Fans simulate the experience of live sports with high-definition television, surround sound audio and ever-growing screen sizes but watching games from your couch can’t compete with the energy and action of live sports. The walk through the concourse, the climb to your seats and the lights, music and crowd noise in the minutes that lead to tip-off, kick-off, puck drop or first pitch all provide lasting memories.

Wherever you sit—lower bowl, upper deck, standing room only—your eyes will eventually spot the best seats in the house. The ones with the cushy chairs, expansive views and private lounge with top-shelf drinks and fine dining food options. The most exclusive part of the stadium is known by many names—corporate suites, skyboxes, luxury suites, private boxes. It’s where the owner watches home games. Where corporate executives entertain clients. Where the rich and, sometimes, famous enjoy their sports. Fans living the suite life expect a certain lifestyle as soon as they step beyond the barriers that separate the nosebleeds from a higher-class experience. Stadium suite managers bring first-class to sports.

A stadium’s suite manager elevates the fan experience. You’re responsible for managing a team’s luxury box, and all that goes into it. Franchises heavily rely on the revenue suites bring in and, therefore, management places the utmost importance on keeping this particular class of spectator happy. Most fans attend a game to watch the play on the field. But the ones drinking champagne and nibbling shrimp cocktail often wander in and out of game action making the surrounding atmosphere even more meaningful. You’re managing a team of people that handle all aspects of a suite—suite cleaning, food preparation, bar stocking, escorting fans via a private entrance, catering, serving and security. Hire and train your team, prepare a daily schedule, order supplies and liquor, and manage inventory. Establish a culture of hard work and first-class service among your team. And foster a relationship with suite dwellers; deliver a memorable game day experience.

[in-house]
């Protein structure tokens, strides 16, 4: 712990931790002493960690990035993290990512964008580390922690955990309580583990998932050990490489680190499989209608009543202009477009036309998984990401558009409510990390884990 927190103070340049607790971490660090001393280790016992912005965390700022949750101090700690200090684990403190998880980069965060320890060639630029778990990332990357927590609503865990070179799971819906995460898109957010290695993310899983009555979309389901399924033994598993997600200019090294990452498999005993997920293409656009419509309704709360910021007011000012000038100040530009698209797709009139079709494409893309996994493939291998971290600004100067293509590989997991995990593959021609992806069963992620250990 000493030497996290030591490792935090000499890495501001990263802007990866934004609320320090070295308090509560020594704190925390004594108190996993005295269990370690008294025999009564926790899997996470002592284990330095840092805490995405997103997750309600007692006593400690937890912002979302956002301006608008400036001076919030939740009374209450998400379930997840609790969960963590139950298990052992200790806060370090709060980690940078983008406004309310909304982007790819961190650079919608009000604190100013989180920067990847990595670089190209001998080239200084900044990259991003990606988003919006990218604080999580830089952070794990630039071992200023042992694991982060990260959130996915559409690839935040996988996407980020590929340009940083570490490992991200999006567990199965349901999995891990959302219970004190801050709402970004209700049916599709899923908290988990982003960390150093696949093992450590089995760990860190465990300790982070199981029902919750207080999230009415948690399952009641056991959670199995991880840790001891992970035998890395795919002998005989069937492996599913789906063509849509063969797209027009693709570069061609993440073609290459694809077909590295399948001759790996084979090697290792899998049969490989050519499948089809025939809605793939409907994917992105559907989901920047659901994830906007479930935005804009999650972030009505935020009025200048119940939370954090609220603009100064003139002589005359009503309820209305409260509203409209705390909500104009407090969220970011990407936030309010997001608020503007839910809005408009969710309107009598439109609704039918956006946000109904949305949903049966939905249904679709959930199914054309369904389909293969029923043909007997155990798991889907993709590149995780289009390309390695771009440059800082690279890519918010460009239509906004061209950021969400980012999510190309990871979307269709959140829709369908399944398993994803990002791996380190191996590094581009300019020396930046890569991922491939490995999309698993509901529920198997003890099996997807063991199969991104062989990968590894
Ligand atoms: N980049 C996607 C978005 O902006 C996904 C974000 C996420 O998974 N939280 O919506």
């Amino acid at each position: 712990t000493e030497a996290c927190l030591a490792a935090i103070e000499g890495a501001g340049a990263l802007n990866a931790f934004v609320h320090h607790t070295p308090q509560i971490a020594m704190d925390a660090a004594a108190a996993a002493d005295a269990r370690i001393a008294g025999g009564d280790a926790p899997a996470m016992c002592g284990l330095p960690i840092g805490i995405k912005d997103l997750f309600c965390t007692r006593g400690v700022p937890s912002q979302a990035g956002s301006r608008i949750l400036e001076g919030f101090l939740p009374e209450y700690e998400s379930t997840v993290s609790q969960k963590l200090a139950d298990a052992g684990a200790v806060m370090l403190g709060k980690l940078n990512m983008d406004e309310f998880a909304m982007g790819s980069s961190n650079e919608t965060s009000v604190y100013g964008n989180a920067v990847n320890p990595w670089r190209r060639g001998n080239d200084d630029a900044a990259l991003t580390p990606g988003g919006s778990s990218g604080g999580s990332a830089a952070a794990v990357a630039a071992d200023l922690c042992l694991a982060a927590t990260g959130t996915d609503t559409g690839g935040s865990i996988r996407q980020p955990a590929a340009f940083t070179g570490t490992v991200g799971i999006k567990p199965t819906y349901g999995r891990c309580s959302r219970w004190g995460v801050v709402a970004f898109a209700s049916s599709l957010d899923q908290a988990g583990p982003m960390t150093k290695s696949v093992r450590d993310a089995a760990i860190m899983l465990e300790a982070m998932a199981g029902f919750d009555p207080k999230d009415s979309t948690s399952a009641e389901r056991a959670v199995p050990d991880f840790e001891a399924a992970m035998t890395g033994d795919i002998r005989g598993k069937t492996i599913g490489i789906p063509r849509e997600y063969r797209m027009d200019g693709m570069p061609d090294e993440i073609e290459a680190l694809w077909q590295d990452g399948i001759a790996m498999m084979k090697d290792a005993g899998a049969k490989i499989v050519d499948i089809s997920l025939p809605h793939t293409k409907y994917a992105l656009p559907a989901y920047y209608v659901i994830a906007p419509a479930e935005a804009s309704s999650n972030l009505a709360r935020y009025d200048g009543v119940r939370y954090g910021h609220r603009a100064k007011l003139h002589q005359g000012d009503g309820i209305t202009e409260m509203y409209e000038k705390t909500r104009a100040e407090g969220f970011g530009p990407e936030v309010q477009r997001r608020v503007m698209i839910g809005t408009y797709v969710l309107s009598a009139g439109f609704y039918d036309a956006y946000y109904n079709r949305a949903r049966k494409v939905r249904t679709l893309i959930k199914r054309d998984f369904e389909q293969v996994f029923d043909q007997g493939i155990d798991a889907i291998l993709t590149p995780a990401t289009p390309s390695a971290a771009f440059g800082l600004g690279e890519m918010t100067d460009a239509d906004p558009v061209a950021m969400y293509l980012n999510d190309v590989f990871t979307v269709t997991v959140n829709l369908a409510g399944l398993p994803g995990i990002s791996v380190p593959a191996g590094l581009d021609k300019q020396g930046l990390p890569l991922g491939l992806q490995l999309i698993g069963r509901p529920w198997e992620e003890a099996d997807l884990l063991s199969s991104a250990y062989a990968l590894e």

Energy. Friendliness. Class. These are obvious characteristics of a suite manager. Fans have a blast in the arena on game day. Cheesy nachos, overpriced beer, loud cheers and even louder boos. But, for stadium employees, it’s a high-stress, no-time-to-rest environment. And, for a manager responsible for providing a good time to big spenders, the weight is even heavier. You must possess both organizational and time management skills. Your event-within-an-event must run like clockwork; suite spectators should want for nothing from tip-off to final buzzer. Things happen—an overcrowded suite, an unexpected meal request, an over-served patron—that you’re expected to handle. A suite manager is an independent problem solver that accepts each trouble as it comes and makes a decisive decision to erase it. As a member of stadium management you’ll be responsible for budget development too. You know what your suite needs so plan the costs, submit proposals and beware of overspending. People management is just as necessary. If you’re empathetic and charismatic then you’ll inspire your staff to create luxurious, unforgettable nights in the arena. Plot, plan and prepare in the days leading up to a game. And act quickly to juggle dozens of moving pieces on game day. Do it all well and you’re headed for big things.  

Suite managers come from all walks of life. Professionals with catering and events experience have the skills needed to succeed because, as a luxury box manager, your job is to throw a party every game. People already working in stadium skyboxes are often promoted into the management position. Others come from related industries—hotel management, event planning, country clubs, restaurants—with customer service and event experience. Yet others study hospitality management or event planning in college learning how to make people feel special while organizing the hundreds of tasks needed to run an event. If you have the experience, and can show off your skills, an arena suites manager might be the right sports job for you!

One Comment

  1. James Francis

    Thanks for such a good blog. Well done.

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